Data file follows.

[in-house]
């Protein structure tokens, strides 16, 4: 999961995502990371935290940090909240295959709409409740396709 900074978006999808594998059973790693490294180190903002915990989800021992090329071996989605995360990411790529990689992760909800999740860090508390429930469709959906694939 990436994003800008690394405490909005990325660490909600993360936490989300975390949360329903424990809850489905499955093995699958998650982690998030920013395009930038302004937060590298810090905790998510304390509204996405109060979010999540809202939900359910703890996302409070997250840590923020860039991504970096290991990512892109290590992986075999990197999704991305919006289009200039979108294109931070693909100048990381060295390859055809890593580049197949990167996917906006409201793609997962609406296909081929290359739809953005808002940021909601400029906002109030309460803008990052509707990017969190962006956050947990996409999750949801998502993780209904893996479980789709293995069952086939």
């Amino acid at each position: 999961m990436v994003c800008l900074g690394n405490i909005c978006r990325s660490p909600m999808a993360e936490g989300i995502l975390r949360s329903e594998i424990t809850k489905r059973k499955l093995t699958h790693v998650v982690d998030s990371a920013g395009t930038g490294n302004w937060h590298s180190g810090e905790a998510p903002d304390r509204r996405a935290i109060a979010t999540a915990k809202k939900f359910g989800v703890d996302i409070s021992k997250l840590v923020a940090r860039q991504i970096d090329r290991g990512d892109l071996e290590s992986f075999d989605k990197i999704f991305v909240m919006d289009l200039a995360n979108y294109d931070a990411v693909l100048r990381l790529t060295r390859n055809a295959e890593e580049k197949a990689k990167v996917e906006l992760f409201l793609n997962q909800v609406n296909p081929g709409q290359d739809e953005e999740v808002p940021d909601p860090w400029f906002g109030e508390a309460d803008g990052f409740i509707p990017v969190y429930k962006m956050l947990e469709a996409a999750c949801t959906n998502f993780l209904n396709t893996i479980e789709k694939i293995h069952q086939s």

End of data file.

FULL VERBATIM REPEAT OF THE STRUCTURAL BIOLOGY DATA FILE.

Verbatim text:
[in-house]
């Protein structure tokens, strides 16, 4: 999961995502990371935290940090909240295959709409409740396709 900074978006999808594998059973790693490294180190903002915990989800021992090329071996989605995360990411790529990689992760909800999740860090508390429930469709959906694939 990436994003800008690394405490909005990325660490909600993360936490989300975390949360329903424990809850489905499955093995699958998650982690998030920013395009930038302004937060590298810090905790998510304390509204996405109060979010999540809202939900359910703890996302409070997250840590923020860039991504970096290991990512892109290590992986075999990197999704991305919006289009200039979108294109931070693909100048990381060295390859055809890593580049197949990167996917906006409201793609997962609406296909081929290359739809953005808002940021909601400029906002109030309460803008990052509707990017969190962006956050947990996409999750949801998502993780209904893996479980789709293995069952086939």
């Amino acid at each position: 999961m990436v994003c800008l900074g690394n405490i909005c978006r990325s660490p909600m999808a993360e936490g989300i995502l975390r949360s329903e594998i424990t809850k489905r059973k499955l093995t699958h790693v998650v982690d998030s990371a920013g395009t930038g490294n302004w937060h590298s180190g810090e905790a998510p903002d304390r509204r996405a935290i109060a979010t999540a915990k809202k939900f359910g989800v703890d996302i409070s021992k997250l840590v923020a940090r860039q991504i970096d090329r290991g990512d892109l071996e290590s992986f075999d989605k990197i999704f991305v909240m919006d289009l200039a995360n979108y294109d931070a990411v693909l100048r990381l790529t060295r390859n055809a295959e890593e580049k197949a990689k990167v996917e906006l992760f409201l793609n997962q909800v609406n296909p081929g709409q290359d739809e953005e999740v808002p940021d909601p860090w400029f906002g109030e508390a309460d803008g990052f409740i509707p990017v969190y429930k962006m956050l947990e469709a996409a999750c949801t959906n998502f993780l209904n396709t893996i479980e789709k694939i293995h069952q086939s």